Games & Economic Behavior, Volume 117, September 2019, Pages 420–432
People will promise./ It makes them cooperate./ But don’t trust a group!
Individuals and two-person teams play a hidden-action trust game with pre-play communication. We replicate previous results for individuals that non-binding promises increase cooperation rates, but this does not extend to teams. While teams promise to cooperate at the same rate as individuals, they consistently renege on those promises. Additional treatments begin to explore the basis for team behavior. We rule out explanations hypothesizing that concern for partner’s payoffs is the basis for team outcomes, as absent within-team communication, promise fulfillment rates increase compared to individuals. Rather, the results are consistent with the idea that communication between teammates provides support for self-serving behavior.
Forthcoming, The Economic Journal
Promises are good/ but cooperation fades./ Reports are better.
Using an experiment, we demonstrate that a communication regime where a worker communicates about his intended effort is less effective in i) soliciting truthful information, and ii) motivating effort, than a regime where he communicates about his past effort. Our experiment uses a real-effort task, which additionally allows us to demonstrate the effects of communication on effort over time. We show that the timing of communication affects the dynamic pattern of work. In both treatments, individuals are most cooperative closest to the time of communication. Our results reveal that the timing of communication is a critical feature that merits attention in the design of mechanisms for information transmission in strategic settings.
Journal of Economic Behavior & Organization, Volume 161, May 2019, Pages 68–78
More risk after wins/but play safe after losses./Realized and paper.
We conduct a large-scale test of dynamic risk preferences. While most of the literature on dynamic risk restricts attention to positively skewed gambles, subjects in our experiment tend to choose negatively skewed lotteries. This allows us to study dynamic risk preferences in an environment that the literature has not analyzed. We find evidence of the reinforcement effect—individuals take on more risk after a gain and take on less risk after a loss. Furthermore, we exogenously vary whether these outcomes are “realized” or on paper, according to the distinction put forth by Imas(2016). We find little difference in the responses to realized and paper outcomes in environments of negatively skewed risk.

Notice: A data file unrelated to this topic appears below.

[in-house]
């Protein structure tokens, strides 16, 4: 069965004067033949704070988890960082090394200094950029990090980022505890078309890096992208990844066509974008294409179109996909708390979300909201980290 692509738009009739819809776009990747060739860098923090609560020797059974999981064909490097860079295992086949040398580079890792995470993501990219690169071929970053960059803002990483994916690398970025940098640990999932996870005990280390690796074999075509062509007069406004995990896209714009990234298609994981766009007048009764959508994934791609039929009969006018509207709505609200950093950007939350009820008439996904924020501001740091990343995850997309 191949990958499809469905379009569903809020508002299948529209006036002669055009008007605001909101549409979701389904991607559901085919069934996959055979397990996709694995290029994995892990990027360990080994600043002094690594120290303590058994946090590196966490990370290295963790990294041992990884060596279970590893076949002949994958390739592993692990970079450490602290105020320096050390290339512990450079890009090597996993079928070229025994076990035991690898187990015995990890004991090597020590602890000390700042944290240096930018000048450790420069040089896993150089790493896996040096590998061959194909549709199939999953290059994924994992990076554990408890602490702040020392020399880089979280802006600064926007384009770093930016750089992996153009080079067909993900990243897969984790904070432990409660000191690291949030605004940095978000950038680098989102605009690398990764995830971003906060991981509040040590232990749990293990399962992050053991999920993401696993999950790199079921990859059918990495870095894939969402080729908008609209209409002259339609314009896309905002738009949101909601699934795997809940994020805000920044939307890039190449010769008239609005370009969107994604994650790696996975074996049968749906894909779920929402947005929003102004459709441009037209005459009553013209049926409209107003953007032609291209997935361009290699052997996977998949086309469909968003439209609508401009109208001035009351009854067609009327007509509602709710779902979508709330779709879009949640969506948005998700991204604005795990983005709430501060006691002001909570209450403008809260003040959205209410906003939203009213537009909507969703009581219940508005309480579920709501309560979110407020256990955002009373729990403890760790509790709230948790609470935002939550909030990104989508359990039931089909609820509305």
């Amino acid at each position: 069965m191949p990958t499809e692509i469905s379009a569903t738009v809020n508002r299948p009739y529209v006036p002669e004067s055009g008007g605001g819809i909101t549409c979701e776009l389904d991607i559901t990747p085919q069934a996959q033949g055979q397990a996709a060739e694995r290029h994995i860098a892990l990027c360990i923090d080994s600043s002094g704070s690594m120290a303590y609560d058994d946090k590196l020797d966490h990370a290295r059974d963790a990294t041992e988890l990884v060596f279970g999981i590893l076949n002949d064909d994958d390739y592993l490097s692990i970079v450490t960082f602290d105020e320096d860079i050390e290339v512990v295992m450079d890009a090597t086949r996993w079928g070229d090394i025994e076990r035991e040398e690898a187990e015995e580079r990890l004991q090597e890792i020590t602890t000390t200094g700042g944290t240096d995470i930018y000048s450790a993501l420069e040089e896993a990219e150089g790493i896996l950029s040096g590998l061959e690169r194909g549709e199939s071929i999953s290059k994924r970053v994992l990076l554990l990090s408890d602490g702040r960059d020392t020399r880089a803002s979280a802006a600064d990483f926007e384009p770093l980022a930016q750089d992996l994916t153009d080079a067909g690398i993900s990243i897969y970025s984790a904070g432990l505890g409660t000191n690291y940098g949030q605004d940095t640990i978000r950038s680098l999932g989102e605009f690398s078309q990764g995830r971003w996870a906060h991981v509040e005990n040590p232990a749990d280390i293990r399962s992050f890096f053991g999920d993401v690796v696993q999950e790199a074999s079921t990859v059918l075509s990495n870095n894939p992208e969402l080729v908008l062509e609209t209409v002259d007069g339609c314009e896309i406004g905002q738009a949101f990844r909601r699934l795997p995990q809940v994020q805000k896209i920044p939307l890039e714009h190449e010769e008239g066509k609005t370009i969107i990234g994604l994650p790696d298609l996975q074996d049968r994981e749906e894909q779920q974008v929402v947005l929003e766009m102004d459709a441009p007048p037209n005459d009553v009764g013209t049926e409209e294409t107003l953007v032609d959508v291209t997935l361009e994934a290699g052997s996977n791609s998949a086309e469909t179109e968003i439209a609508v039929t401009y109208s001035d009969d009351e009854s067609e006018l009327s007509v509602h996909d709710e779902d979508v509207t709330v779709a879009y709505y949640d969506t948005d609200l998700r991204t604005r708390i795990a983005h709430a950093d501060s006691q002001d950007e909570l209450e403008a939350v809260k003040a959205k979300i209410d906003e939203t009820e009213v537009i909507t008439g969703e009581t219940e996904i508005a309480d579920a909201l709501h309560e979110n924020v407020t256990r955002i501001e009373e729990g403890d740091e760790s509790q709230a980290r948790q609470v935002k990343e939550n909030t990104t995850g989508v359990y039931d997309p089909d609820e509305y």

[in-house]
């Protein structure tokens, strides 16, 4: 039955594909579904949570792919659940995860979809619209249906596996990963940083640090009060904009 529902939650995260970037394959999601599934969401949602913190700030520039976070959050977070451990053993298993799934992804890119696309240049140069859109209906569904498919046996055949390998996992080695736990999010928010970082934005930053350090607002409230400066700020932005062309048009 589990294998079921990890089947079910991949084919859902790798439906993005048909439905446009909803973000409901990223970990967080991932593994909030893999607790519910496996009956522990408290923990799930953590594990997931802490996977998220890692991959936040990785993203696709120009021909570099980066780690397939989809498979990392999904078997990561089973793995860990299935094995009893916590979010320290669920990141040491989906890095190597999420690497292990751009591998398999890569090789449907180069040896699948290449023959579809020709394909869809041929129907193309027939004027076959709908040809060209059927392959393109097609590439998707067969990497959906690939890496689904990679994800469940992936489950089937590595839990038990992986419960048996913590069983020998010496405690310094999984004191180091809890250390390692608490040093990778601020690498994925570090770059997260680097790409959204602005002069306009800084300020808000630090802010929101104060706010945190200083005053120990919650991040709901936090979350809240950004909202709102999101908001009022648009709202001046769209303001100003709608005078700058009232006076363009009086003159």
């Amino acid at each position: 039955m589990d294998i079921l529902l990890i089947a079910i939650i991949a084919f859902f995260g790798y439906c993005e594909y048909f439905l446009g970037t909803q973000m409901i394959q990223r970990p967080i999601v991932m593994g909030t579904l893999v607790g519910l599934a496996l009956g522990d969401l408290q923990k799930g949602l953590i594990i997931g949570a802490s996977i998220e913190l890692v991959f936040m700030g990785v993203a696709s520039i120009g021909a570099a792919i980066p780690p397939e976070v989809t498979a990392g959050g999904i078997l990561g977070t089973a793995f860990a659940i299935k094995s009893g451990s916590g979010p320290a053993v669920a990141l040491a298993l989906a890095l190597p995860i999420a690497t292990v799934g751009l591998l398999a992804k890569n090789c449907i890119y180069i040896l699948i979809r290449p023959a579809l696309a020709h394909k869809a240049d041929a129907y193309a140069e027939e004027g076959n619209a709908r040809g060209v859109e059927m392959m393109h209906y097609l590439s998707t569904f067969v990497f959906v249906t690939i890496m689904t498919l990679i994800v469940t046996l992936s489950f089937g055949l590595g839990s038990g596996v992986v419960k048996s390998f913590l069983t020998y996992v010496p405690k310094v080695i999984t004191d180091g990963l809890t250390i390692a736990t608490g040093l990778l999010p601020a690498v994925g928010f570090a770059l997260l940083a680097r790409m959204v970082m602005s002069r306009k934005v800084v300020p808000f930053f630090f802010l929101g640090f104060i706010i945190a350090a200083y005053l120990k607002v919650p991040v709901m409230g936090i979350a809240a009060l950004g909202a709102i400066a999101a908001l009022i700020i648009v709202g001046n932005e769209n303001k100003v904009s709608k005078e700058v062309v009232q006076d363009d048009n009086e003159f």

Revision Resubmitted, Journal of Economic Theory
If it has happened/ you want to know it sooner./ Otherwise, you’ll wait.
We present results from a laboratory experiment designed to elicit preferences over the resolution of uncertainty and timing of non-instrumental information acquisition in a rich choice set. Treatments vary whether the uncertainty is framed as a compound lottery or information structure. We find that individuals prefer to delay uncertainty resolution when the choice is framed as a compound lottery and prefer to expedite uncertainty resolution when framed as an information structure. Preferences are strict, as individuals are willing to pay for information in one treatment and they pay to avoid information in the other. We find no evidence of an aversion to gradual resolution in either context.
Works in Progress:
+ A Systematic Test of the Independence Axiom
Independence fails/But not due to certainty./It’s the opposite!
+ Randomization Across Domains: Testing Theories of Probability Matching and Convex Preferences
People randomize./ Theories can’t explain it./ Is it a heuristic?
+A Tale of Two Preferences: Reconciling Inconsistencies Between Axioms and Choices
with John Rehbeck
Agree with a rule/But then choices violate./Which preference wins?
+ Explaining Conditional Cooperation in Repeated Public Goods Games
Contributions fall/ in repeated PG games./ It’s guilt aversion.
+ Testing the Axiomatic Foundation of Risky Intertemporal Choice
Does DEU hold/ without present certainty?/ Let’s test axioms.
+ How Randomization Impacts Response Times
with Ian Krajbich
Indifference is slow./Does flipping a coin speed up?/When might it help you?